Bryce Harper isn't talking about the future. On Monday afternoon, Harper addressed reporters for the first time this spring training and refused to discuss anything beyond the Washington Nationals' upcoming season. That includes potential free agency. "I will not be discussing anything relative to 2019 at all," Harper said, wearing a Nats cap backward and reading prepared opening remarks from his phone. "I'm focused on this year. I'm focused on winning and playing hard like every single year. So if you guys have any questions about anything after 2018, you can call [agent] Scott [Boras] and he can answer you guys. ... If you guys do talk anything about that, then I'll be walking right out the door." The former No. 1 overall pick in 2010, Harper debuted in 2012 at the age of 19. In 2015, he won the National League's Most Valuable Player award, becoming the youngest player ever to be voted a unanimous MVP, after a season in which he hit .330 and led the NL with 42 home runs. Despite a down season in 2016, he returned to form last year and was considered an MVP front-runner before suffering a gruesome knee injury in mid-August that all but ended his regular season. Last May, Harper and the Nats agreed to a $21.65 million deal for the 2018 season that was the largest one-year pact ever given to an arbitration-eligible player. When that contract expires in November, the 25-year old superstar is widely expected to ink a historic deal as the headliner of a star-studded free-agent class that includes Baltimore Orioles third baseman Manny Machado and Toronto Blue Jays third baseman Josh Donaldson. That is, if the Nationals aren't able to sign Harper to a long-term extension before then. On Monday, Harper made it abundantly clear that he has no interest in discussing his contract status, instead choosing to focus on how he can help the Nationals -- who are favorites to win their third straight NL East title -- advance past the first round of the playoffs for the first time since moving to Washington, D.C., in 2005.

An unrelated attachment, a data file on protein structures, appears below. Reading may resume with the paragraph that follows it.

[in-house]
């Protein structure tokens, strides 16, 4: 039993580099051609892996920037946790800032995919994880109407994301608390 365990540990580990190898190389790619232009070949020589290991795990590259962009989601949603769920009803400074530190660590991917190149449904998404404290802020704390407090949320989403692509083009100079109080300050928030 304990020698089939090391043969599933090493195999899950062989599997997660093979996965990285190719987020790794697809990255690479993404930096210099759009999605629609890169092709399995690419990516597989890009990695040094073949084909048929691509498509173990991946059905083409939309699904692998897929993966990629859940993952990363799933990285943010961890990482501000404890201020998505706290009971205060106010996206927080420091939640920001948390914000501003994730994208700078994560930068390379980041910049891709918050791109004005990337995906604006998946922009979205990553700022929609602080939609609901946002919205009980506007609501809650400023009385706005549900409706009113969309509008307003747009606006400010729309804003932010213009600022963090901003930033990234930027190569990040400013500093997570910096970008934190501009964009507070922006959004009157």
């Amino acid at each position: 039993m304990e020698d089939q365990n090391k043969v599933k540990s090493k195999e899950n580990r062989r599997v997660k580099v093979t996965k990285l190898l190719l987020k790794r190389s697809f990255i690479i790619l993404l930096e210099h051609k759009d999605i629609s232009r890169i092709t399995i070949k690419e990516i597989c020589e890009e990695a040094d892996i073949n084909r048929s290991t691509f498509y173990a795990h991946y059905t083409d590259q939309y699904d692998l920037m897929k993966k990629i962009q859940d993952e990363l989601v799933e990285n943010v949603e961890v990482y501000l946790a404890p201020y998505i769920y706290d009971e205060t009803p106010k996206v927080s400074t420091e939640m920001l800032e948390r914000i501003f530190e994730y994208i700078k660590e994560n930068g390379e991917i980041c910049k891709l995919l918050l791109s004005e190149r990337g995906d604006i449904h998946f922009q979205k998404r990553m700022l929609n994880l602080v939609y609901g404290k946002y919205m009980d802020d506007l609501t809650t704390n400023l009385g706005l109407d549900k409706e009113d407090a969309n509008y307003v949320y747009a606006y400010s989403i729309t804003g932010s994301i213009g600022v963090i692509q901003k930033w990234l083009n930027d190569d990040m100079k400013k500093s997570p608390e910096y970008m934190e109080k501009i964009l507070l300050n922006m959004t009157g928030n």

Bryce Harper says his focus is on 2018
ESPN | Feb 19